Sunday, September 14, 2014
Upper school students sat transfixed as Dr. Frank Lee, Professor of game Design, and Director of the Entrepreneurial Game Studio at Drexel University, described the Pong and Tetris games he designed to be played on sky scrapers in Philadelphia. A Guinness Book of World Records holder for the largest Architectural Video Game Display, he is motivated to change the way gaming happens and how we think of the space of video play. Concerned about the isolating nature of game play he wanted to develop a way for video games to be a collaborative, outdoor, community exercise. After his lectures students had an opportunity to meet Dr. Lee for a Q and A session. When asked how he came to do this kind of work, Lee spoke eloquently about his renaissance education studying the humanities, psychology, and computer science and the fact that he simply followed his interests, as varied as they were, until they all seemed to converge in his gaming work. To read more about his presentation and his work click here.
Saturday, September 6, 2014
When eager pre-k and kindergarten students begin the school year, they will have a new space for experiential learning, thanks to the vision and hard work of Lower School Head, Sue Szczepkowski, and teachers Betsy Duryea and Rose Mirabile. Outfitted with a kitchen, flexible studio space, workbenches and tools, GA's Tinkering Lab is designed to build a child's mechanical thinking skills, help them understand problem solving through the making and building of things, and inspire confidence along the way. To hear more about the Tinkering Movement, watch this TED Talk by tinker-founder Gever Tulley.
Sunday, June 15, 2014
If you have strolled across the Academic Courtyard lately, you were likely to have come upon student engineered alternative energy experiments, a part of the 8th grade science curriculum. Students were asked to determine the most efficient alternative energy source for GA's campus. They researched, designed, and tested which source of energy they think makes the most sense (most choose wind/solar). Then they have the parameter of 5 hours maximum charging time using their alternative resource for drained rechargeable batteries. Those batteries are then transferred to a remote controlled car/tank whereby speed and acceleration is measured as (one) outcome for efficiency. Tim Duke, long term substitute science teacher reports, "Students have taken this project head on. Many students have been especially interested because of the real world application this project has. Americans are always looking for more effective ways to fulfill our ever growing energy needs without depleting the earth’s natural resources. Students have acknowledged this ideal and have been extremely excited to investigate the efficiency of alternative energy sources. Similarly, they have enjoyed investigating how electricity works, as well as the complex science which goes into generating and transporting enough electricity to power homes.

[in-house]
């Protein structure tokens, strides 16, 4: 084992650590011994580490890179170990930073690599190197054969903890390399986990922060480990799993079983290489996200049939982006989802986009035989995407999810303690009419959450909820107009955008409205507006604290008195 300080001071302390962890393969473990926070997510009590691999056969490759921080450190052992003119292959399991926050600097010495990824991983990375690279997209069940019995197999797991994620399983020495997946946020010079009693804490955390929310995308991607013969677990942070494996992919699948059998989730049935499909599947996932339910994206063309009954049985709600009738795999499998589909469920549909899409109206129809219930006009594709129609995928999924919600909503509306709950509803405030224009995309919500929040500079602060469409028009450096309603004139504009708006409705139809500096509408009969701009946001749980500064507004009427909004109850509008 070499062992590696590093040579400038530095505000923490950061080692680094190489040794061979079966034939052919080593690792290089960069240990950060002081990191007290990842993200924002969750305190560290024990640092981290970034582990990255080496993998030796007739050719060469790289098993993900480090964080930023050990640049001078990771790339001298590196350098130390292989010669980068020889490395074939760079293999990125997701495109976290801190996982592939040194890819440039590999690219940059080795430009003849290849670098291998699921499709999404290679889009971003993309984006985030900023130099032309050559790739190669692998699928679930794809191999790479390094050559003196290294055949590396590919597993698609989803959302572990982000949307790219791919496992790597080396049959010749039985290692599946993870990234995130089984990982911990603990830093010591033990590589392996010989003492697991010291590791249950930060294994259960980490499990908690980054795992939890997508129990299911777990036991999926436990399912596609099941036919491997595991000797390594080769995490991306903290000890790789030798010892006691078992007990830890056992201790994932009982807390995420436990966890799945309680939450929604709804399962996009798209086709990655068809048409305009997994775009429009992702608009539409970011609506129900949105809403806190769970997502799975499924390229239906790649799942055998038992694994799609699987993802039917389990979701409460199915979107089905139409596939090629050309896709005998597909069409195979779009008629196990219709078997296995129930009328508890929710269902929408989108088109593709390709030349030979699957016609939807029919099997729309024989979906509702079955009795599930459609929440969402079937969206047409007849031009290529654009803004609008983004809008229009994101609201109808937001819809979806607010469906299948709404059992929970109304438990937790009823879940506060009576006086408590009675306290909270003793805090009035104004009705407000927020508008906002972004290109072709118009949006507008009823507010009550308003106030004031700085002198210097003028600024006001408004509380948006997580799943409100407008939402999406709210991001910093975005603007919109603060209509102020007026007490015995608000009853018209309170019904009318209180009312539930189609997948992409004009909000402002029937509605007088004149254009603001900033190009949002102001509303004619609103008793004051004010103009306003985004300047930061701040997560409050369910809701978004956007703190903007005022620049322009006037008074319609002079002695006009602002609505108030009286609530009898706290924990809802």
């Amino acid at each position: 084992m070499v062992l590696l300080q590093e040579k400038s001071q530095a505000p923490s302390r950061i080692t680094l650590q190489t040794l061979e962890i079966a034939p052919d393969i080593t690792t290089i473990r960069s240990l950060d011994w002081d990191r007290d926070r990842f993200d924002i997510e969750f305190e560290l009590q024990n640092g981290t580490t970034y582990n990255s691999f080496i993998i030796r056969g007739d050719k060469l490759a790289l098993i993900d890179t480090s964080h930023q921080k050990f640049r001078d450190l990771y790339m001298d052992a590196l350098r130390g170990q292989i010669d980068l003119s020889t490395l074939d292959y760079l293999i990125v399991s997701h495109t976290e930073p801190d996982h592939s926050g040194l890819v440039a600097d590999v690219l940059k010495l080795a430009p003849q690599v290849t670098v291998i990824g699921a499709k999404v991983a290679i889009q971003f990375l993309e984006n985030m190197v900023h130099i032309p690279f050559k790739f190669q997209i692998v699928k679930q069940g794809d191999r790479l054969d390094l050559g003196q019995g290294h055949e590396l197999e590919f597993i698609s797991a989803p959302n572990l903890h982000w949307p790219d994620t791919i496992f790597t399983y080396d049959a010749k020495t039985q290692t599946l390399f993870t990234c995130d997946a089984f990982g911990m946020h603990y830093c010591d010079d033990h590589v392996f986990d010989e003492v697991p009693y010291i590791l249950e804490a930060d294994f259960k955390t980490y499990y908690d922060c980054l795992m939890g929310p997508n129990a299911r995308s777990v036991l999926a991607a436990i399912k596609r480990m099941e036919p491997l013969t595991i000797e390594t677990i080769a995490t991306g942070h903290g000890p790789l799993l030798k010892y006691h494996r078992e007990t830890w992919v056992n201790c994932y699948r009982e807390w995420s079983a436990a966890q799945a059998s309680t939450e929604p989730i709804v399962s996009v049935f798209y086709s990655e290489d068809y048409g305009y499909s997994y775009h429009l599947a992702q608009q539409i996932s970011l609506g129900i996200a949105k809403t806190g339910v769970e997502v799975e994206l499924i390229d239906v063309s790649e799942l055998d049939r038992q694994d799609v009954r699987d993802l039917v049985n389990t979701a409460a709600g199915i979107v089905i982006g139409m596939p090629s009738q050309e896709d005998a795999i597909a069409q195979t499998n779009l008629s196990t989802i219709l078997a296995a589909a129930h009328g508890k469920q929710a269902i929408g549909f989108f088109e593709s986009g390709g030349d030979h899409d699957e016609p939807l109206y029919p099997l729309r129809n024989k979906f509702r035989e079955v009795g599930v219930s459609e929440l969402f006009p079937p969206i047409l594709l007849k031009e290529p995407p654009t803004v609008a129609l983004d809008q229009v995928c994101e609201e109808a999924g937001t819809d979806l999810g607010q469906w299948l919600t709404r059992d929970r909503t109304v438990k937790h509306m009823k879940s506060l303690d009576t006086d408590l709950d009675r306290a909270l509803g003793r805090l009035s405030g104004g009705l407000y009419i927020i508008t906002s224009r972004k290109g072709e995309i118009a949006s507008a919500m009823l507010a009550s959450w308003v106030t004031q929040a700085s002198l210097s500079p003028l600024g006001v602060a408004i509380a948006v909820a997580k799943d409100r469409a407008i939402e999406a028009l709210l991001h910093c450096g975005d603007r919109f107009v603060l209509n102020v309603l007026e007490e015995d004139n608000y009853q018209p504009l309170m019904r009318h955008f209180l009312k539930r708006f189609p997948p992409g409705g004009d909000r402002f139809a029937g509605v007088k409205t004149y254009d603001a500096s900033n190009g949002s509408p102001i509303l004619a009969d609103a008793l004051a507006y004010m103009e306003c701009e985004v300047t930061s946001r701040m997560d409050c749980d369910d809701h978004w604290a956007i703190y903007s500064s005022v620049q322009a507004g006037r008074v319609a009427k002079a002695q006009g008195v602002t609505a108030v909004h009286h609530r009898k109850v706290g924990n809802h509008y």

He continued saying that students "had the opportunity to develop a unique collection device which used a renewable natural resource to generate electricity. The project gives students an authentic and applicable way to go through the scientific process. It enforces the need for a solid plan backed by extensive research before doing any sort of construction. True scientists and engineers don’t just try anything. They recall other scientist’s work and back their own adjustments with science. Students were expected do just this. They conducted their own research and made the most effective design based on their research. Not only did they have to design a structure which could capture their respective energy source, but they also had to design a plan which factored in GA’s location and access to renewable natural resources, like the sun and wind."
Sunday, June 8, 2014
The morning visit of GA 5th grade students to Temple University Medical School incorporated a lecture with Dr. Sloane Guy, followed by students working and “playing” in a robotics lab using the Da Vinci Robot to move objects around, and in laparoscopic lab where students moved plastic objects around a peg board. Students were highly engaged, cheering one another on as they achieved success using the robotic equipment.